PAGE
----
According to the European Transport Workers Federation, as Russia prepared to invade Ukraine in late February, low-cost carrier Wizz Air “abandoned” its personnel and failed to move its employees out of harm’s way before Russian troops broke across Ukraine’s border (ETF).
Wizz Air found itself trapped within Ukraine with four planes and roughly 200 staff as President Vladimir Putin authorized a full-scale invasion of its neighbor. Ukraine’s airspace had been closed to civilian flights by this point, and there was no easy way to evacuate personnel to safer countries such as Poland or Hungary.
“When the war started, the Wizz management team ‘successfully’ managed to leave its Ukraine-based crews stranded in Ukraine,” the ETF said in a damning statement about the airline’s actions in the lead up to the start of the war.
“Messages published on Wizz Air’s internal social network show clearly that the low-cost carrier continued to operate in Ukraine until the last possible moment, ignoring all the official warnings, as well as those from inside the airline itself.”
Every other European airline had already stopped flying to Ukraine by the time Russian forces crossed into the country, fearing that armed war could break out at any time.
In an interview with the Wall Street Journal, Wizz Air CEO József Váradi reveals that he visited the airline’s bases in Kyiv and Lviv a week before the war began and came to the conclusion that “no one really believed there could be any substantial growth.”
When Váradi discovered that Ukrainian airspace had been closed, he was at a luxury management retreat in Austria. Someone from the European Commission called him around 3 a.m. to break the news.
In the case of a severe escalation, Wizz Air had calculated that it would require a three-hour window to evacuate its four planes and hundreds of employees. The chance had been squandered.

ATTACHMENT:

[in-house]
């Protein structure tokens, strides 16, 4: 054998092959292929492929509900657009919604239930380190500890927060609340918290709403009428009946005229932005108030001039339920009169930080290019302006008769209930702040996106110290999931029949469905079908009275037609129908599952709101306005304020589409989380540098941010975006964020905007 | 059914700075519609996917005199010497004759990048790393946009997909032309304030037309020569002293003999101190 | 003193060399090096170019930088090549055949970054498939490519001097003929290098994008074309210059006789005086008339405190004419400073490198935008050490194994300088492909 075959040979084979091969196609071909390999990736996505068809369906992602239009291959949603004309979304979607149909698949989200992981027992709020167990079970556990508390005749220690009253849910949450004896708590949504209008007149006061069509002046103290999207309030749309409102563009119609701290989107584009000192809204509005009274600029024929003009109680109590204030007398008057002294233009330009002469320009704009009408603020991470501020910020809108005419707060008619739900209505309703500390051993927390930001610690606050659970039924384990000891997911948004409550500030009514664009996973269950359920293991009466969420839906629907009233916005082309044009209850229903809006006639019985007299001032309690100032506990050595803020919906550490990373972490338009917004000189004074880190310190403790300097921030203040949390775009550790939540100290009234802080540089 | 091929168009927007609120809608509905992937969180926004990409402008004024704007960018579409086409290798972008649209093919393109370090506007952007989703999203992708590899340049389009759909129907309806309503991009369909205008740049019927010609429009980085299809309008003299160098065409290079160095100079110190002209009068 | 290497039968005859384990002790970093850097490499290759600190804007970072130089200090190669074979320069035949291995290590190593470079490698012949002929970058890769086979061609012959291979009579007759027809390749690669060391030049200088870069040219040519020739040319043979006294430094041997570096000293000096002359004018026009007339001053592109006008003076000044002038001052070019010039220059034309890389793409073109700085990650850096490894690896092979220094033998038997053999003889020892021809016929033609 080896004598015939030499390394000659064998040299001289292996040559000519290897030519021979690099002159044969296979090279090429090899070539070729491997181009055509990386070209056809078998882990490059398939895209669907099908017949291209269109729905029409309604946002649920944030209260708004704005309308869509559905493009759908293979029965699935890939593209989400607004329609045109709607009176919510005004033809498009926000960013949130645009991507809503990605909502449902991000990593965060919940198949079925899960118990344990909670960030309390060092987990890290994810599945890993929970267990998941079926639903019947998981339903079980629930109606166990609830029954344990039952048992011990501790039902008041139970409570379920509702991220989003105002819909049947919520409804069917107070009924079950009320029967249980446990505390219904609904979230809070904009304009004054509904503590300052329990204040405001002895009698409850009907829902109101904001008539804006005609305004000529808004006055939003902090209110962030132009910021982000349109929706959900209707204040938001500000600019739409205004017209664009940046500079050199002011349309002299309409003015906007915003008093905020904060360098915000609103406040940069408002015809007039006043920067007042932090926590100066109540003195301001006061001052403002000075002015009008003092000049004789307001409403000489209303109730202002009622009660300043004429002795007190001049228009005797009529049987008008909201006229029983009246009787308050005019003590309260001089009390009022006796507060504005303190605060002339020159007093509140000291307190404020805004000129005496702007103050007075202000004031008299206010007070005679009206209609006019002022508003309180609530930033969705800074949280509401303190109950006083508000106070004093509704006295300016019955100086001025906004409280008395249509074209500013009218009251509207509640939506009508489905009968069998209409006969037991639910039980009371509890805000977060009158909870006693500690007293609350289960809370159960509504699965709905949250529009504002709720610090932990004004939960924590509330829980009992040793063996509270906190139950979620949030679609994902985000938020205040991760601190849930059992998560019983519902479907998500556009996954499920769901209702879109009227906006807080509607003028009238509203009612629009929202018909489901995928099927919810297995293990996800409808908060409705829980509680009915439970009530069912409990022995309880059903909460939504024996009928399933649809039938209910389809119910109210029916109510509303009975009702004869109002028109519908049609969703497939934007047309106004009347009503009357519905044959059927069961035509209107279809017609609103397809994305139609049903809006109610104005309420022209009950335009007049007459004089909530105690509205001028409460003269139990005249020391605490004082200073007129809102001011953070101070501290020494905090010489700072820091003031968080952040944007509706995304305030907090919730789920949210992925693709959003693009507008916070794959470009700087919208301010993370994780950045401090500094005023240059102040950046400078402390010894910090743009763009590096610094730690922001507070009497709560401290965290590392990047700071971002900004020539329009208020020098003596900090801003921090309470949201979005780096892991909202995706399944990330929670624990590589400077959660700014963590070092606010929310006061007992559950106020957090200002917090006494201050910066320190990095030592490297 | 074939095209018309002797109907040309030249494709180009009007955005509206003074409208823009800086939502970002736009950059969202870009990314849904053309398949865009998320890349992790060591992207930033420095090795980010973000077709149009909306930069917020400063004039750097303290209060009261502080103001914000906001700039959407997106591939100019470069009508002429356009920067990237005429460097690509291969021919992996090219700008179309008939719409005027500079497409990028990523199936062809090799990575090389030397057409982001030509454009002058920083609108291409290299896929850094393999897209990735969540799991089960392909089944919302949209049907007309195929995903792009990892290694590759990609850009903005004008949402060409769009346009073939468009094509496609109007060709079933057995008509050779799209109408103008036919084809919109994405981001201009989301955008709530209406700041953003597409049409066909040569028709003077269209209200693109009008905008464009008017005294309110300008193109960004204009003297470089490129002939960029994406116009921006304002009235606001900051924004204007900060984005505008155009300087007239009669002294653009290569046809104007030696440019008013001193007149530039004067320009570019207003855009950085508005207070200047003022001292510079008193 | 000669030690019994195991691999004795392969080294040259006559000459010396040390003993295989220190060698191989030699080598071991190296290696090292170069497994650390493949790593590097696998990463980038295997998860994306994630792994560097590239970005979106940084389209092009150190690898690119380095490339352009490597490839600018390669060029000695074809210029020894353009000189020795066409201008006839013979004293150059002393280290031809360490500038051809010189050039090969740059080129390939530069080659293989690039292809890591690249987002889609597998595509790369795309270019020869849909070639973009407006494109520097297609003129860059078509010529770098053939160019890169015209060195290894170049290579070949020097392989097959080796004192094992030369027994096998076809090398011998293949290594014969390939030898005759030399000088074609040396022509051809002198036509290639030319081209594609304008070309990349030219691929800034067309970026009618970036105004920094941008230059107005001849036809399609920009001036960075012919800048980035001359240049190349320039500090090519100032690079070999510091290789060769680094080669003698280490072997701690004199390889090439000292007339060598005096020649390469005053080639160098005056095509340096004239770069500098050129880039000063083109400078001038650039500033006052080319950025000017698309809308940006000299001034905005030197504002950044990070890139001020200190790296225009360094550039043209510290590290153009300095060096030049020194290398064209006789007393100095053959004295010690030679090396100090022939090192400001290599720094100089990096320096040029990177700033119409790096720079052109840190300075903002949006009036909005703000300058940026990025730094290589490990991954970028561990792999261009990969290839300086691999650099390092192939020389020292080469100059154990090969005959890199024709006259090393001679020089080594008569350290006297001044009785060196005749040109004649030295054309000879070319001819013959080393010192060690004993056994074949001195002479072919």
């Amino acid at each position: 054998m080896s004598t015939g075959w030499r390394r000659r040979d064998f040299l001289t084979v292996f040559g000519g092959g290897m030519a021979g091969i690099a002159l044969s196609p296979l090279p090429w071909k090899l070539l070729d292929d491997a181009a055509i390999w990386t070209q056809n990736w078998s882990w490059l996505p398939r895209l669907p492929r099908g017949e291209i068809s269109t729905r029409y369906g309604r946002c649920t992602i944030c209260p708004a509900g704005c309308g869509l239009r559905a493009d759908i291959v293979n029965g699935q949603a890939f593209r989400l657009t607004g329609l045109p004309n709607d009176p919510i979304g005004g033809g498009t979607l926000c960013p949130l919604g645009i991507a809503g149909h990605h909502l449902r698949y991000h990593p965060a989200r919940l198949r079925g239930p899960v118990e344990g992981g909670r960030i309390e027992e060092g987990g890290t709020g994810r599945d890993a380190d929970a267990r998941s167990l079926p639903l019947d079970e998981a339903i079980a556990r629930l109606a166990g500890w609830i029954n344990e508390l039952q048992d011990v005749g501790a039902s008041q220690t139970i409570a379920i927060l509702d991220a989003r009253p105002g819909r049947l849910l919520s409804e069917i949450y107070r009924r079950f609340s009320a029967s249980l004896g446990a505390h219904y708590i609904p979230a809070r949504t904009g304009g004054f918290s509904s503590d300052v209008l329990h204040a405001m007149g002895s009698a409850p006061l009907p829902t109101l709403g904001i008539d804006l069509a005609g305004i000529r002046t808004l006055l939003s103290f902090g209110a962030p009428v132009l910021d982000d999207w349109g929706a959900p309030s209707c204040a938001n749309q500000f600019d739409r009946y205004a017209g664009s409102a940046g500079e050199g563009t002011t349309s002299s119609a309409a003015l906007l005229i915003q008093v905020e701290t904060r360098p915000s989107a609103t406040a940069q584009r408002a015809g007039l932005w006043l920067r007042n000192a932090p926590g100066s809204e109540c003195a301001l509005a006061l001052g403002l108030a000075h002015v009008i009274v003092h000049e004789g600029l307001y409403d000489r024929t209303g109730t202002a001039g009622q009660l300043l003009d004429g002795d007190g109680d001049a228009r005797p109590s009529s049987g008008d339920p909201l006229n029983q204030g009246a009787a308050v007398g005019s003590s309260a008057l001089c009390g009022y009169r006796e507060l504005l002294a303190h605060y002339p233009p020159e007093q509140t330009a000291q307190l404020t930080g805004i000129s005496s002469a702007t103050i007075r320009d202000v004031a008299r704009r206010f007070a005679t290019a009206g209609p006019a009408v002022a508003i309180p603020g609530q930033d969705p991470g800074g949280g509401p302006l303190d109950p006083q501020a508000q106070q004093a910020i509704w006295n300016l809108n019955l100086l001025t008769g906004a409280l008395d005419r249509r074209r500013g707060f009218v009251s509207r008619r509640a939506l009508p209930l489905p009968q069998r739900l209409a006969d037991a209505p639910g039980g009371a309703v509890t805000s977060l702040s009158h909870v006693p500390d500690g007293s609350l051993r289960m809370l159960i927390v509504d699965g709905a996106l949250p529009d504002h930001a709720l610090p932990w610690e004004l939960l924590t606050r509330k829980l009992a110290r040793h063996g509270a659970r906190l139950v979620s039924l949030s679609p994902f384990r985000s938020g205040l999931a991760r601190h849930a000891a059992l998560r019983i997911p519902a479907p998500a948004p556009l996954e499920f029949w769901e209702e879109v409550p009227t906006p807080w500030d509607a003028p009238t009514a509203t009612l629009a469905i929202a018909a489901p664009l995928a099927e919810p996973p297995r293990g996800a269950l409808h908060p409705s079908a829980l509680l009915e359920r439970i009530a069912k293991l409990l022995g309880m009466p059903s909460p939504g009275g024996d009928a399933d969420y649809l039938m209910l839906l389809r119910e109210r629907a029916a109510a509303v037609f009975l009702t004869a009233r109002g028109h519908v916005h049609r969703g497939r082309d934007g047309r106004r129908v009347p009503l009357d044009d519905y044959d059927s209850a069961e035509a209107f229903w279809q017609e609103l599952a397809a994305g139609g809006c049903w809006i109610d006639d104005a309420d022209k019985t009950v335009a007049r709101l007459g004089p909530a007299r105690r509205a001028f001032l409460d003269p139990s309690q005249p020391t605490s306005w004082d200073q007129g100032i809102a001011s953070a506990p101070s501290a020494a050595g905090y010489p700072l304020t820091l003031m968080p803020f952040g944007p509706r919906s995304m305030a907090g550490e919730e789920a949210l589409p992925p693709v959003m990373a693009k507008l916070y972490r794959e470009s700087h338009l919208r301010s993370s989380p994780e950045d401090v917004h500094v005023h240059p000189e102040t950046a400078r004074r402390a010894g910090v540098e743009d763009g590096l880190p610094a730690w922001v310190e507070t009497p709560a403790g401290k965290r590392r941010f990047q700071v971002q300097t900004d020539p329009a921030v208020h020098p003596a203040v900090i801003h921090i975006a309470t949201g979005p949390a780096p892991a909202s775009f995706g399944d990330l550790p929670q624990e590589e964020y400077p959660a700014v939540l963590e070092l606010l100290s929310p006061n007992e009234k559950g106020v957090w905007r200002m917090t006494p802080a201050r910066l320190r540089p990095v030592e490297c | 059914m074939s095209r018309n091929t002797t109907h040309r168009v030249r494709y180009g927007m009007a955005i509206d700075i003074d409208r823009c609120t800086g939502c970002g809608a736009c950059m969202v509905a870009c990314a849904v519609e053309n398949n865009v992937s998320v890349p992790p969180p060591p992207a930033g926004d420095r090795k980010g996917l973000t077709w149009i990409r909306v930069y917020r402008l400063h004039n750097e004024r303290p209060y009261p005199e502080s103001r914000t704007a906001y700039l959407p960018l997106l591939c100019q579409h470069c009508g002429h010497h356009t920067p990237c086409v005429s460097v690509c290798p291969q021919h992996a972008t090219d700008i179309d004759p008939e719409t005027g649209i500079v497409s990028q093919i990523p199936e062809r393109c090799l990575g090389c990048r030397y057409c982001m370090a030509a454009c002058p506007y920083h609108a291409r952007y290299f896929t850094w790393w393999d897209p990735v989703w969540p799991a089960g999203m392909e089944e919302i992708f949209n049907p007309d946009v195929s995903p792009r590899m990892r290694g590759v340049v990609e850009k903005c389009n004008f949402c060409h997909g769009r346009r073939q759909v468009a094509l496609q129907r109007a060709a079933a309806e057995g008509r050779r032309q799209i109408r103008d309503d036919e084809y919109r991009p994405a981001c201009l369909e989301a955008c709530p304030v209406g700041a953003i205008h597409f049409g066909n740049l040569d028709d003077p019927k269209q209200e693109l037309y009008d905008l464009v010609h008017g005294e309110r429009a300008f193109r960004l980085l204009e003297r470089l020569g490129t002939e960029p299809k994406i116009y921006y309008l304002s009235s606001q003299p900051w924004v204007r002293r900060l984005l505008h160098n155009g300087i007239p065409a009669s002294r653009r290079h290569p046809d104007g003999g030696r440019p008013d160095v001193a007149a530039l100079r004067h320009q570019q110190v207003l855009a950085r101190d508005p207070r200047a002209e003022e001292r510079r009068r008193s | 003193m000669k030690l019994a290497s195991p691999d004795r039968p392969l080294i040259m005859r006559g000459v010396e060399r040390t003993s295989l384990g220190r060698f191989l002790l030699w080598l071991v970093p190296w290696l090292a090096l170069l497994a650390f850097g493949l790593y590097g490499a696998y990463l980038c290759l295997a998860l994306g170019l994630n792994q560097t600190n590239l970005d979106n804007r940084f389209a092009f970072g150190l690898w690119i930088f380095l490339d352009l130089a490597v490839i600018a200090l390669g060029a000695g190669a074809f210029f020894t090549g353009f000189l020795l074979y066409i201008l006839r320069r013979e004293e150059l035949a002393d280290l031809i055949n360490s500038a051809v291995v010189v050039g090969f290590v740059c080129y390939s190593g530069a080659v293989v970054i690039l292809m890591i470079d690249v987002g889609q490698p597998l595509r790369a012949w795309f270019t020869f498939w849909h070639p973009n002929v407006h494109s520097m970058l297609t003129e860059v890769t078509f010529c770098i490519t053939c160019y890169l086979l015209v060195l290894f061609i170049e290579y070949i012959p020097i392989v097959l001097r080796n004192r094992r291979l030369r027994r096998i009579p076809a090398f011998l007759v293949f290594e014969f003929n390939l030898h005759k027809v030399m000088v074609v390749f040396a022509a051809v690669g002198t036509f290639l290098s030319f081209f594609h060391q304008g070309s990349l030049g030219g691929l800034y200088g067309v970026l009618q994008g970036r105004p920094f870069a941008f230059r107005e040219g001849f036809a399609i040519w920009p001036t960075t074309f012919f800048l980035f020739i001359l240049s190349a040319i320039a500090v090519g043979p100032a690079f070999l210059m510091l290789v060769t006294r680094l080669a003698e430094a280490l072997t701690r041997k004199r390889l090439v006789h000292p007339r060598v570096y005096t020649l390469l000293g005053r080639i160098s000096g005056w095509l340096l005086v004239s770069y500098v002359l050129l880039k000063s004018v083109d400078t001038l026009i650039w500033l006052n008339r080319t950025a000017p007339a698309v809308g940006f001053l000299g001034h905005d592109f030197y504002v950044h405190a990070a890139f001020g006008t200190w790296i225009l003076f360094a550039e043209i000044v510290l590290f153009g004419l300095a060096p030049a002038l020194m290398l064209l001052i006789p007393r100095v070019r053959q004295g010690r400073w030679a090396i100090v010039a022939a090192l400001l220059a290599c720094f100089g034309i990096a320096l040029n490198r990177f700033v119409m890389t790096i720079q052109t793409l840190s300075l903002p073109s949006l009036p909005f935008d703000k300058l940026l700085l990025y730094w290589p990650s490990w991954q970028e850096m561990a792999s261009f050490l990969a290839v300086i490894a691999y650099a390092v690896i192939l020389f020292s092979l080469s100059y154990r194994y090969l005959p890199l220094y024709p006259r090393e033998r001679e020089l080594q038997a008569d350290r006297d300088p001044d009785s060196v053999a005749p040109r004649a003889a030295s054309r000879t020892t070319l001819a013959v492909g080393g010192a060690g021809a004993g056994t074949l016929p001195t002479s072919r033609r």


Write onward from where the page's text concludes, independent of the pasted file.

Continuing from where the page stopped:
Instead, Wizz Air activated its ‘crisis response plan,’ which is generally intended for hijackings or planes that abruptly vanish from radar, according to Váradi.
“We have information indicating that many of Wizz’s employees in Ukraine were abandoned in Ukraine,” the ETF claims. “Some of them spent more nights sleeping on the floors of the Kyiv subway; others were stuck in districts subject to bombing by Russia, living in constant fear, losing their homes.”
The ETF feared that initial claims that Wizz Air was working to evacuate staff from Ukraine was “just PR trying to cover the dirty tactics they applied in Ukraine to maximize their profit and trying to hide all the wrong decisions they took”.
Váradi, on the other hand, claims that the airline has successfully relocated many of its personnel from Ukraine.
Wizz Air engaged private security forces to evacuate its employees under the cover of darkness, employing men with military experience. Families were given protective jackets in order to get out of Ukraine safely.
However, not every employee has been given permission to depart. The Ukrainian government has made it illegal for men aged 18 to 65 to leave the nation, while other Wizz Air employees have chosen to remain in the country to be with their families.
And, of course, the four planes are still stalled in Ukraine, according to the Wall Street Journal, where satellite footage is being monitored.